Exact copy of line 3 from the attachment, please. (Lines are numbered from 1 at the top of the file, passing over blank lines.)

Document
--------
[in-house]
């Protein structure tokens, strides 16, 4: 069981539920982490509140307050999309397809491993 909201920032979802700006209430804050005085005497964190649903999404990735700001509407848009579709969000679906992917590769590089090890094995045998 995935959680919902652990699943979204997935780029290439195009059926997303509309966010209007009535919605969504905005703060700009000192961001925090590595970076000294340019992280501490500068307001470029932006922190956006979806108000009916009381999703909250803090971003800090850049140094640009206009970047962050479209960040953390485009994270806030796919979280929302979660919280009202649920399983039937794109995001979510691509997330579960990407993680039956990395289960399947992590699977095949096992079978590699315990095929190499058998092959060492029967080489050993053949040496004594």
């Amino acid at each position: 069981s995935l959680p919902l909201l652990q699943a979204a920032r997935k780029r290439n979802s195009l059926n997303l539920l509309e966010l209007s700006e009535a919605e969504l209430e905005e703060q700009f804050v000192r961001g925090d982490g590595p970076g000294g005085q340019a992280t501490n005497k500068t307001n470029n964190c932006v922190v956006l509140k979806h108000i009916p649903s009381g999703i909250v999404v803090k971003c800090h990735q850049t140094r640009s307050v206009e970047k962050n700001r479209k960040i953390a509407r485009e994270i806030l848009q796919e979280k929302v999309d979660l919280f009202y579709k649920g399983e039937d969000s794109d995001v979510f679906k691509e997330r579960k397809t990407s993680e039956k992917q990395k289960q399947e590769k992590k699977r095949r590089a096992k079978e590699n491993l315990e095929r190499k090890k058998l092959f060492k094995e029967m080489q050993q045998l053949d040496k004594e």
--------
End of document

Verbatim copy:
């Amino acid at each position: 069981s995935l959680p919902l909201l652990q699943a979204a920032r997935k780029r290439n979802s195009l059926n997303l539920l509309e966010l209007s700006e009535a919605e969504l209430e905005e703060q700009f804050v000192r961001g925090d982490g590595p970076g000294g005085q340019a992280t501490n005497k500068t307001n470029n964190c932006v922190v956006l509140k979806h108000i009916p649903s009381g999703i909250v999404v803090k971003c800090h990735q850049t140094r640009s307050v206009e970047k962050n700001r479209k960040i953390a509407r485009e994270i806030l848009q796919e979280k929302v999309d979660l919280f009202y579709k649920g399983e039937d969000s794109d995001v979510f679906k691509e997330r579960k397809t990407s993680e039956k992917q990395k289960q399947e590769k992590k699977r095949r590089a096992k079978e590699n491993l315990e095929r190499k090890k058998l092959f060492k094995e029967m080489q050993q045998l053949d040496k004594e």